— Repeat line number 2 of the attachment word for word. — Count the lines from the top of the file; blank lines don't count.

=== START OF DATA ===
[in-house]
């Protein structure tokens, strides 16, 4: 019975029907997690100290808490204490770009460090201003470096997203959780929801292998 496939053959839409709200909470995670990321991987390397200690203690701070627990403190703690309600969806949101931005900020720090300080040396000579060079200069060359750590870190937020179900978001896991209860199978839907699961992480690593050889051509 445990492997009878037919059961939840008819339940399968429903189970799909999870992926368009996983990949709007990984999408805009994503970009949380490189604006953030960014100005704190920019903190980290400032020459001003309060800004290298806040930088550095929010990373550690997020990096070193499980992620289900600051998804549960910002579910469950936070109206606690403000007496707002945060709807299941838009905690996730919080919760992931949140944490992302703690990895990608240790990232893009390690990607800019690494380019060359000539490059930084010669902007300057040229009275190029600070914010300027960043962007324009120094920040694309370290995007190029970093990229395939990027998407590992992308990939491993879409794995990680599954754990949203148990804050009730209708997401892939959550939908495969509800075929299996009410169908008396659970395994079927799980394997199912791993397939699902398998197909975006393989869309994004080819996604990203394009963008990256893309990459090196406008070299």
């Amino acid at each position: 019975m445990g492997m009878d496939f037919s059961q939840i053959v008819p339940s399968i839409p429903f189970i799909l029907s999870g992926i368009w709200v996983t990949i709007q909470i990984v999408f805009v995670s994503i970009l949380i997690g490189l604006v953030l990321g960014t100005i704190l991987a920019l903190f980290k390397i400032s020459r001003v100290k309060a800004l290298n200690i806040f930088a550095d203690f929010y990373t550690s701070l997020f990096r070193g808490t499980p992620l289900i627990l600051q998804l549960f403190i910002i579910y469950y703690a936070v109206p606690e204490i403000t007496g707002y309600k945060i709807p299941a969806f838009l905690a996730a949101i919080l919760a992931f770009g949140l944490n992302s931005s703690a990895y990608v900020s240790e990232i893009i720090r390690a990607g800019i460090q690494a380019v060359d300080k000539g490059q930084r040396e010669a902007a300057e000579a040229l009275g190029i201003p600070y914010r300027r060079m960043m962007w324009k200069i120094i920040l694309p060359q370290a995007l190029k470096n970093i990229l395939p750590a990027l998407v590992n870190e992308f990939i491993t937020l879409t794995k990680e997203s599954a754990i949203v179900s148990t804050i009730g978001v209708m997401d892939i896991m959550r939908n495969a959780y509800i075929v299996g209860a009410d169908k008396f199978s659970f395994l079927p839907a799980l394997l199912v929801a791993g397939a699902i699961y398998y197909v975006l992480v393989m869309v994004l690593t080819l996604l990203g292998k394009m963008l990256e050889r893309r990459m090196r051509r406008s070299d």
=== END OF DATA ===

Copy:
């Protein structure tokens, strides 16, 4: 019975029907997690100290808490204490770009460090201003470096997203959780929801292998 496939053959839409709200909470995670990321991987390397200690203690701070627990403190703690309600969806949101931005900020720090300080040396000579060079200069060359750590870190937020179900978001896991209860199978839907699961992480690593050889051509 445990492997009878037919059961939840008819339940399968429903189970799909999870992926368009996983990949709007990984999408805009994503970009949380490189604006953030960014100005704190920019903190980290400032020459001003309060800004290298806040930088550095929010990373550690997020990096070193499980992620289900600051998804549960910002579910469950936070109206606690403000007496707002945060709807299941838009905690996730919080919760992931949140944490992302703690990895990608240790990232893009390690990607800019690494380019060359000539490059930084010669902007300057040229009275190029600070914010300027960043962007324009120094920040694309370290995007190029970093990229395939990027998407590992992308990939491993879409794995990680599954754990949203148990804050009730209708997401892939959550939908495969509800075929299996009410169908008396659970395994079927799980394997199912791993397939699902398998197909975006393989869309994004080819996604990203394009963008990256893309990459090196406008070299």